3. What are the advantages and limitations of HTML?

Advantages :

  • HTML is widely used.
  • Every browser supports HTML Language.
  • Easy to learn and use.
  • HTML is light weighted and fast to load.
  • Do not get to purchase any extra software because it’s by default in every window.
  • Easy to use
  • Loose syntax (although, being too flexible won’t suit standards).
  • HTML is easy enough to write
  • HTML is that it is easy to code even for novice programmers.
  • HTML also allows the utilization of templates, which makes designing a webpage easy.
  • Very useful for beginners in the web designing field.
  • HTML can be supported to each and every browser, if not supported to all the browsers.
  • HTML is built on almost every website, if not all websites.
  • HTML is increasingly used for data storage as like XML syntax.
  • Free – You need not buy any software.
  • HTML is present in every window by default so you not need to buy the software which cost too much.
  • HTML has many tag and attributes which can short your line of code.

Disadvantages :

  • It cannot produce dynamic output alone, since it’s a static language.
  • Making the structure of HTML documents becomes tough to understand.
  • Errors can be costly.
  • It is the time consuming as the time it consume to maintain on the colour scheme of a page and to make lists, tables and forms.
  • It can create only static and plain pages so if we’d like dynamic pages then HTML isn’t useful.
  • Required to write a lot of code for just creating a simple webpage.
  • Security features offered by HTML are limited.
  • If we need to write down long code for creating a webpage then it produces some complexity.
  • HTML can create only static and plain pages so if we’d like dynamic pages then HTML isn’t useful.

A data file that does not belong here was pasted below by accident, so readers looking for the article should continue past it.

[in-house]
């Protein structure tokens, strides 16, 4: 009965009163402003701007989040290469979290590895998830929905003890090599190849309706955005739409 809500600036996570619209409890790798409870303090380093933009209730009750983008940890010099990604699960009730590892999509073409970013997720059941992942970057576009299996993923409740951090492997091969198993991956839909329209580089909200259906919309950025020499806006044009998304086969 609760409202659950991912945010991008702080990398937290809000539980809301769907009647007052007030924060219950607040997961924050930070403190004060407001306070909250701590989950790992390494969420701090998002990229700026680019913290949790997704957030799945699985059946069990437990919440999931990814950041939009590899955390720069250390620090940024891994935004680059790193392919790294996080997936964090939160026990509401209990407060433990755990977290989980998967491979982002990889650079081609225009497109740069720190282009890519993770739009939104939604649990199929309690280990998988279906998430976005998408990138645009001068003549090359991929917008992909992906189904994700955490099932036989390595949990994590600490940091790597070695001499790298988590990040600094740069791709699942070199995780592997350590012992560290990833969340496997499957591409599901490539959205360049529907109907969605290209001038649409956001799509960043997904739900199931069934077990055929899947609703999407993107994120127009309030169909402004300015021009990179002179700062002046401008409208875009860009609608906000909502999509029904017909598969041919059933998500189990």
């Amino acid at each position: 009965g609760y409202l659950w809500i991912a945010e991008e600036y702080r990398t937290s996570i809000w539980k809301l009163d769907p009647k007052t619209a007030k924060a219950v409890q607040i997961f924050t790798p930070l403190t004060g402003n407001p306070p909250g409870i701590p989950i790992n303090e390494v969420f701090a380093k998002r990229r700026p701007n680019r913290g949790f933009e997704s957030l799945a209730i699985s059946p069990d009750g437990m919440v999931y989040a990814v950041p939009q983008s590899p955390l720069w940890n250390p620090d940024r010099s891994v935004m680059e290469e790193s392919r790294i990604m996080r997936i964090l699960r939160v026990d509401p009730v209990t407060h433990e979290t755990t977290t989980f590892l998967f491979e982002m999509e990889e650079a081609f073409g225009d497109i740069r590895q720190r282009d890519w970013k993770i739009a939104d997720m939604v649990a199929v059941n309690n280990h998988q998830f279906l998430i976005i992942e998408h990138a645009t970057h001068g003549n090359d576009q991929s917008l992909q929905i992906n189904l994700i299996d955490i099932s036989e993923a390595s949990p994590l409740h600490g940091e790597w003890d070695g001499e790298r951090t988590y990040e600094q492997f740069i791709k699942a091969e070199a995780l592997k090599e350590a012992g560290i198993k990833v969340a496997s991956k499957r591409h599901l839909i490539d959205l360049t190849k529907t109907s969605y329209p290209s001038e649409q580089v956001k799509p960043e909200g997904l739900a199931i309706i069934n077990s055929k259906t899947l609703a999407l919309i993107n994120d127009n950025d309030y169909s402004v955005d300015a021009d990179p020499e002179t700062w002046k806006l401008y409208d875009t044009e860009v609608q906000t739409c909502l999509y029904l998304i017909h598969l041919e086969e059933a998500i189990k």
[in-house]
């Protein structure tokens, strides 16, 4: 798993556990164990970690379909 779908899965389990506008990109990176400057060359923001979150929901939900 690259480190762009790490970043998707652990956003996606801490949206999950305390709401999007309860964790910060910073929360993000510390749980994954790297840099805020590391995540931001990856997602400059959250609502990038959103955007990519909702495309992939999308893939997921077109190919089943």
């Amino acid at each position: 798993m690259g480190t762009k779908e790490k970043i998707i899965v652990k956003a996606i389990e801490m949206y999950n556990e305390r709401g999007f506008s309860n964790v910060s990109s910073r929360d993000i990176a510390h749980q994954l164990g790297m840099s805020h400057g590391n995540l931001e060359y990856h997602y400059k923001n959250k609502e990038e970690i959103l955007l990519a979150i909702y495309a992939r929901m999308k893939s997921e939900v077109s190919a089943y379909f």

• Security features are not good at HTML.

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4. How can we integrate JS into an HTML document?

You can add JavaScript code in an HTML document by employing the dedicated HTML tag <script> that wraps around JavaScript code.

The <script> tag can be placed in the <head> section of your HTML or in the <body> section, depending on when you want the JavaScript to load.

Generally, JavaScript code can go inside of the document <head> section in order to keep them contained and out of the main content of your HTML document. However, if your script needs to run at a certain point within a page’s layout — like when using document.write to generate content — you should put it at the point where it should be called, usually within the <body> section.

<!DOCTYPE html>
<html lang="en-US">

    <meta charset="UTF-8">
    <meta name="viewport" content="width=device-width, initial-scale=1">
    <title>Today's Date</title>
        let d = new Date();
        alert("Today's date is " + d);

5. How can we integrate CSS into an HTML document?

You can add CSS to an HTML document in three ways

  • Inline CSS: Requires the style attribute placed inside an HTML element.
    <element style="CSS property: value">
  • Internal CSS: Requires the <style> element placed inside the head section of an HTML file.
  • External CSS: Requires the <link> element placed inside the head section of an HTML file.

6. What is a Tag in HTML?